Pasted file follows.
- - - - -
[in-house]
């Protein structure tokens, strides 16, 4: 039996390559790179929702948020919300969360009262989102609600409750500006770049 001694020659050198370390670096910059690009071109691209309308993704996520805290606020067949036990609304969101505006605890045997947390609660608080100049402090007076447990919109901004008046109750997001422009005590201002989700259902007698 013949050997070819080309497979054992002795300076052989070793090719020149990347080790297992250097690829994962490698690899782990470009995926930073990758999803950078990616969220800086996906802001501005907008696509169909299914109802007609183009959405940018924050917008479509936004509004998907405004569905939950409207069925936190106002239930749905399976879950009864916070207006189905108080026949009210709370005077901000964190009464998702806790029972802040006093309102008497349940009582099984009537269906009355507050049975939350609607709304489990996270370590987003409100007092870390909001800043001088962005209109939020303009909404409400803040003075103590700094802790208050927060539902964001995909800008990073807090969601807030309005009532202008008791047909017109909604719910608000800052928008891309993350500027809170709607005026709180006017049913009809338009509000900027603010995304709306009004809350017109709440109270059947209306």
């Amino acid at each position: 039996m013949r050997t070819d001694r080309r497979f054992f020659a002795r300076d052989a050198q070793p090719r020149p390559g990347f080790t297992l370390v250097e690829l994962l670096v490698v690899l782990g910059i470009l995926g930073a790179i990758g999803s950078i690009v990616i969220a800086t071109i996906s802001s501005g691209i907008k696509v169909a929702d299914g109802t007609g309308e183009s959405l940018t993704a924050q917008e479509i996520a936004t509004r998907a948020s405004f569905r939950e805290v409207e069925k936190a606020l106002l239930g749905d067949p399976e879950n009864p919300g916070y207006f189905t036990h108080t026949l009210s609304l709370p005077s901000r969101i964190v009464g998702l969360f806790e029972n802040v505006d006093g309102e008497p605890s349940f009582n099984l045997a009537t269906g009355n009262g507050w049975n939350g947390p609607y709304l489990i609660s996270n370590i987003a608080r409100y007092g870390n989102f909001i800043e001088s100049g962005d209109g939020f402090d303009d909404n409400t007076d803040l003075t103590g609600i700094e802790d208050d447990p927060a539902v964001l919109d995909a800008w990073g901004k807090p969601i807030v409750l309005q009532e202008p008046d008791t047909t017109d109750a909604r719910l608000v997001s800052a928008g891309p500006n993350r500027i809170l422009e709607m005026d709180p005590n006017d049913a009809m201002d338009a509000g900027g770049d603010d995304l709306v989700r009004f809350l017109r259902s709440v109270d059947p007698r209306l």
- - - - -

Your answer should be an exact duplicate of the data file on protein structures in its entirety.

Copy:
[in-house]
């Protein structure tokens, strides 16, 4: 039996390559790179929702948020919300969360009262989102609600409750500006770049 001694020659050198370390670096910059690009071109691209309308993704996520805290606020067949036990609304969101505006605890045997947390609660608080100049402090007076447990919109901004008046109750997001422009005590201002989700259902007698 013949050997070819080309497979054992002795300076052989070793090719020149990347080790297992250097690829994962490698690899782990470009995926930073990758999803950078990616969220800086996906802001501005907008696509169909299914109802007609183009959405940018924050917008479509936004509004998907405004569905939950409207069925936190106002239930749905399976879950009864916070207006189905108080026949009210709370005077901000964190009464998702806790029972802040006093309102008497349940009582099984009537269906009355507050049975939350609607709304489990996270370590987003409100007092870390909001800043001088962005209109939020303009909404409400803040003075103590700094802790208050927060539902964001995909800008990073807090969601807030309005009532202008008791047909017109909604719910608000800052928008891309993350500027809170709607005026709180006017049913009809338009509000900027603010995304709306009004809350017109709440109270059947209306």
């Amino acid at each position: 039996m013949r050997t070819d001694r080309r497979f054992f020659a002795r300076d052989a050198q070793p090719r020149p390559g990347f080790t297992l370390v250097e690829l994962l670096v490698v690899l782990g910059i470009l995926g930073a790179i990758g999803s950078i690009v990616i969220a800086t071109i996906s802001s501005g691209i907008k696509v169909a929702d299914g109802t007609g309308e183009s959405l940018t993704a924050q917008e479509i996520a936004t509004r998907a948020s405004f569905r939950e805290v409207e069925k936190a606020l106002l239930g749905d067949p399976e879950n009864p919300g916070y207006f189905t036990h108080t026949l009210s609304l709370p005077s901000r969101i964190v009464g998702l969360f806790e029972n802040v505006d006093g309102e008497p605890s349940f009582n099984l045997a009537t269906g009355n009262g507050w049975n939350g947390p609607y709304l489990i609660s996270n370590i987003a608080r409100y007092g870390n989102f909001i800043e001088s100049g962005d209109g939020f402090d303009d909404n409400t007076d803040l003075t103590g609600i700094e802790d208050d447990p927060a539902v964001l919109d995909a800008w990073g901004k807090p969601i807030v409750l309005q009532e202008p008046d008791t047909t017109d109750a909604r719910l608000v997001s800052a928008g891309p500006n993350r500027i809170l422009e709607m005026d709180p005590n006017d049913a009809m201002d338009a509000g900027g770049d603010d995304l709306v989700r009004f809350l017109r259902s709440v109270d059947p007698r209306l």